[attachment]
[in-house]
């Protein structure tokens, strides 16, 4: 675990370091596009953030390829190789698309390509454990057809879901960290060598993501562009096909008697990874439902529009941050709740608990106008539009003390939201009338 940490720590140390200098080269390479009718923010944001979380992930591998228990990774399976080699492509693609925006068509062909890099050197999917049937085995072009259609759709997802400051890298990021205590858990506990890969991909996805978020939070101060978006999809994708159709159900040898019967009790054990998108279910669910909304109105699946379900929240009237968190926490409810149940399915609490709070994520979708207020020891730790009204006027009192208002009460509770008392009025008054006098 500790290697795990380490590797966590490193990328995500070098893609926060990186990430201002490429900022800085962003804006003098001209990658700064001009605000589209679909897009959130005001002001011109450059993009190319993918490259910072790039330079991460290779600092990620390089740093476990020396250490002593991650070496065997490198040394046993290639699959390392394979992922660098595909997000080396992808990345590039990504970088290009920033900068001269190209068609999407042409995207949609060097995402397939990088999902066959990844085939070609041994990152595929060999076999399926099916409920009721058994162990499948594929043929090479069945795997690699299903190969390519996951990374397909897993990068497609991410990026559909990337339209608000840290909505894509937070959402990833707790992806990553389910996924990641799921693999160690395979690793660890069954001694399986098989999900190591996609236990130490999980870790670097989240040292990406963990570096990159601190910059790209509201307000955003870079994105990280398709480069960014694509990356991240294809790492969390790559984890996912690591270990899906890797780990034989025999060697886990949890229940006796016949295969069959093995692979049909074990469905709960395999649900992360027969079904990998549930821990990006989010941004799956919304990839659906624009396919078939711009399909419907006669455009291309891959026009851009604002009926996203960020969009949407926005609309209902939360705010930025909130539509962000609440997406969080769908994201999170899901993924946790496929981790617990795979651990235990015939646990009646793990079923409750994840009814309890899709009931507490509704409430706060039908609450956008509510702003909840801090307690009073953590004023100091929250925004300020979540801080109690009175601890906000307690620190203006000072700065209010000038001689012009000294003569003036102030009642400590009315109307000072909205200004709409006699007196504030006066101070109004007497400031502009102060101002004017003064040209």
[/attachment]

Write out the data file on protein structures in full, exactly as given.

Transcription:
[in-house]
């Protein structure tokens, strides 16, 4: 675990370091596009953030390829190789698309390509454990057809879901960290060598993501562009096909008697990874439902529009941050709740608990106008539009003390939201009338 940490720590140390200098080269390479009718923010944001979380992930591998228990990774399976080699492509693609925006068509062909890099050197999917049937085995072009259609759709997802400051890298990021205590858990506990890969991909996805978020939070101060978006999809994708159709159900040898019967009790054990998108279910669910909304109105699946379900929240009237968190926490409810149940399915609490709070994520979708207020020891730790009204006027009192208002009460509770008392009025008054006098 500790290697795990380490590797966590490193990328995500070098893609926060990186990430201002490429900022800085962003804006003098001209990658700064001009605000589209679909897009959130005001002001011109450059993009190319993918490259910072790039330079991460290779600092990620390089740093476990020396250490002593991650070496065997490198040394046993290639699959390392394979992922660098595909997000080396992808990345590039990504970088290009920033900068001269190209068609999407042409995207949609060097995402397939990088999902066959990844085939070609041994990152595929060999076999399926099916409920009721058994162990499948594929043929090479069945795997690699299903190969390519996951990374397909897993990068497609991410990026559909990337339209608000840290909505894509937070959402990833707790992806990553389910996924990641799921693999160690395979690793660890069954001694399986098989999900190591996609236990130490999980870790670097989240040292990406963990570096990159601190910059790209509201307000955003870079994105990280398709480069960014694509990356991240294809790492969390790559984890996912690591270990899906890797780990034989025999060697886990949890229940006796016949295969069959093995692979049909074990469905709960395999649900992360027969079904990998549930821990990006989010941004799956919304990839659906624009396919078939711009399909419907006669455009291309891959026009851009604002009926996203960020969009949407926005609309209902939360705010930025909130539509962000609440997406969080769908994201999170899901993924946790496929981790617990795979651990235990015939646990009646793990079923409750994840009814309890899709009931507490509704409430706060039908609450956008509510702003909840801090307690009073953590004023100091929250925004300020979540801080109690009175601890906000307690620190203006000072700065209010000038001689012009000294003569003036102030009642400590009315109307000072909205200004709409006699007196504030006066101070109004007497400031502009102060101002004017003064040209």